No more COVID vaccine dismissals from military after NDAA bill passed Thursday

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You would no longer be required to get a COVID-19 vaccination to be a member of the U.S. military under the National Defense Authorization Act passed 350-80 in the U.S. House Thursday. Rep. Jim Banks (R-Ind.) said in the next Congress he and Republican colleagues will work on getting people already fired for not being vaccinated, reinstated.

“It will save 60,000 service members from being fired wrongly fired due to the Biden COVID mandates on our troops,” said Banks, talking to WIBC’s Tony Katz.

The bill requires the U.S. Sec. of Defense to rescind the order requiring a vaccine, an exemption or discharge.

“That’s something that we fought for in the past couple of weeks,” he said. “The Congressional Black caucus tried to sabotage the language. Others on the Democrat side tried to block this language from being included. But, we were able to fight back and negotiate.”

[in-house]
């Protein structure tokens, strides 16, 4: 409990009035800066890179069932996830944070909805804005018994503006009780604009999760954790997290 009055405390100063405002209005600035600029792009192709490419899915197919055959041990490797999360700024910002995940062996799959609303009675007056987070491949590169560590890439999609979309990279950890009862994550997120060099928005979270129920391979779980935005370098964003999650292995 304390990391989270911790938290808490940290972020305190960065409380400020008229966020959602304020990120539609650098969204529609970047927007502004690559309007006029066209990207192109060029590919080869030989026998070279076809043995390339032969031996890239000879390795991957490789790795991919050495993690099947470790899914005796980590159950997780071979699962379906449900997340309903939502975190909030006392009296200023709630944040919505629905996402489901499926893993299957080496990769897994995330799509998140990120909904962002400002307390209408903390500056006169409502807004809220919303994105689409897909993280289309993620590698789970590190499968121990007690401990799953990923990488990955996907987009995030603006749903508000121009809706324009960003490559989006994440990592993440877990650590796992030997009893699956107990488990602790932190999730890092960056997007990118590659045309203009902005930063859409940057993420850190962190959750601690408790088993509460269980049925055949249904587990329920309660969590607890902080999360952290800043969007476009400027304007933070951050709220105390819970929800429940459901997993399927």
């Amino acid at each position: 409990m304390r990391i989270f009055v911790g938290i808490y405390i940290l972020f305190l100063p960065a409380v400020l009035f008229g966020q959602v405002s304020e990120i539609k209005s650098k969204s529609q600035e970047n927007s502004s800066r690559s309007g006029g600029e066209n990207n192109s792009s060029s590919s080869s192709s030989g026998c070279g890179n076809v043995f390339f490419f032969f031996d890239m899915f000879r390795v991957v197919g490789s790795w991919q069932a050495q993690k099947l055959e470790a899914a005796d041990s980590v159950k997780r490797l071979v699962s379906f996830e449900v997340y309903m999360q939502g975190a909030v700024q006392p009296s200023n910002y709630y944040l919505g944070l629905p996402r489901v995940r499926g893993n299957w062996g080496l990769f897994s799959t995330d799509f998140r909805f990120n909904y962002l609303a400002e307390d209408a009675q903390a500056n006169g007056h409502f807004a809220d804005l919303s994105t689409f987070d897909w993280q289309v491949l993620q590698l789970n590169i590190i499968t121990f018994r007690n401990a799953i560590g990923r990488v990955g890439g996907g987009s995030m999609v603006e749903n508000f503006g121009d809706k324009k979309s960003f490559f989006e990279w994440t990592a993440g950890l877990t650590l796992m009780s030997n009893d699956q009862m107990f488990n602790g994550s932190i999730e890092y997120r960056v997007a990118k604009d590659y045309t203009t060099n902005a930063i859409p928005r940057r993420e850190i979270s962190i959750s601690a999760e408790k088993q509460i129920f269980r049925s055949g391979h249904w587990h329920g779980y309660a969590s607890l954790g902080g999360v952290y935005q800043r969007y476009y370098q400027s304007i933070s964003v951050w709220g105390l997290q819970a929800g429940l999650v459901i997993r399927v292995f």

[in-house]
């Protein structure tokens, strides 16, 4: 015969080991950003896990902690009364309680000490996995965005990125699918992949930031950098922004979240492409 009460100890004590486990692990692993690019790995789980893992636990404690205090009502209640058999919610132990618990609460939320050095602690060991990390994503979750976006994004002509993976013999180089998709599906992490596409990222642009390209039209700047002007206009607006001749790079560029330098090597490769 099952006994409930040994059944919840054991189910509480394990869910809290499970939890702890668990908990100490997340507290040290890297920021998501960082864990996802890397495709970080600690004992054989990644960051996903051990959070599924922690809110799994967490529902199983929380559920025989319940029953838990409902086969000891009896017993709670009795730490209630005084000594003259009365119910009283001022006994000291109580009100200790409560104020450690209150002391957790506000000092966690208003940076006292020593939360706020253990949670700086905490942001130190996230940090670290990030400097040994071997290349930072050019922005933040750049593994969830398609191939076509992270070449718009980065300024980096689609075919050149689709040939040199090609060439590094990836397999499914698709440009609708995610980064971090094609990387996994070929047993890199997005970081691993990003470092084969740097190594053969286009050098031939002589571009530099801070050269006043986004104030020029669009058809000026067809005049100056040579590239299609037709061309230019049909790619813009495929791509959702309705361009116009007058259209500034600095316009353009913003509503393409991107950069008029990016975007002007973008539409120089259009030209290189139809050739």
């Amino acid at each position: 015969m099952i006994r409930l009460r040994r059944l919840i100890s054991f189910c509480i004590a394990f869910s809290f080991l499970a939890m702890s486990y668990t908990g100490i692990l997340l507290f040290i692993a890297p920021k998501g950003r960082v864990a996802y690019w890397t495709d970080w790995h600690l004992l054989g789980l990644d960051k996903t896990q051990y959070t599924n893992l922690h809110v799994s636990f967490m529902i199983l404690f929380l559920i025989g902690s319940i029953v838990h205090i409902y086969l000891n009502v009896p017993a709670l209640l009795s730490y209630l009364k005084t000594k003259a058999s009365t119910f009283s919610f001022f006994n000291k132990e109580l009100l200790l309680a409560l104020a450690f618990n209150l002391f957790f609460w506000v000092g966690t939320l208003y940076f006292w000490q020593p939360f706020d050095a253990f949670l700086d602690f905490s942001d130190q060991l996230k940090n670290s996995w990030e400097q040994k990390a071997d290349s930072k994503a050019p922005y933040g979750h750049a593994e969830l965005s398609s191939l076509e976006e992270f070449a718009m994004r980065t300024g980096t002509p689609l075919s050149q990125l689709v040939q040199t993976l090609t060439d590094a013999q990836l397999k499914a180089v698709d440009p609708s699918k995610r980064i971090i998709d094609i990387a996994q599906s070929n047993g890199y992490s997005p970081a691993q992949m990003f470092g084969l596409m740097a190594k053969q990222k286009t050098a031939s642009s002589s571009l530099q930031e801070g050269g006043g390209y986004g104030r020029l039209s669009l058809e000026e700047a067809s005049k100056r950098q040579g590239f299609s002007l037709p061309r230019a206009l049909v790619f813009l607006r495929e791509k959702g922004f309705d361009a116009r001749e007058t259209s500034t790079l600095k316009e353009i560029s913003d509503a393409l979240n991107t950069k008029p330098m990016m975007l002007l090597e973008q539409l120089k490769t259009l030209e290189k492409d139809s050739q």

Republicans like Banks considered the measures originally enacted, according to the military, as a protection against COVID, to be draconian.

“That doesn’t count the 6,000 service members that were already fired,” he said. “In the next NDAA when the Republicans are in the majority in the House, we’re gonna fight to reinstate those service members, give them back pay, put them back in uniform.”

Banks said he doesn’t believe Republicans have the leverage to do that in the current Congress, though the NDAA passed with well over the two-thirds majority needed, making it a truly bi-partisan effort.

Banks said the bill also provides money for building Taiwan’s armaments, to be used as a deterrent to invasion by China.

“China knowing if they try to invade Taiwan or take over Taiwan, there’ll be hell to pay as a consequence.”

The bill also provides $800 million more for Ukraine’s defense against the Russian invasion. In total the NDAA provides about $858 billion to build up the military, including a 4.6 percent pay raise for members, and money for the building of new naval vessels, which Banks said will still be sorely lacking in his estimation, if the U.S. Navy is to be truly effective.

The bill must pass the Senate next week before going to Pres. Biden for his signature.

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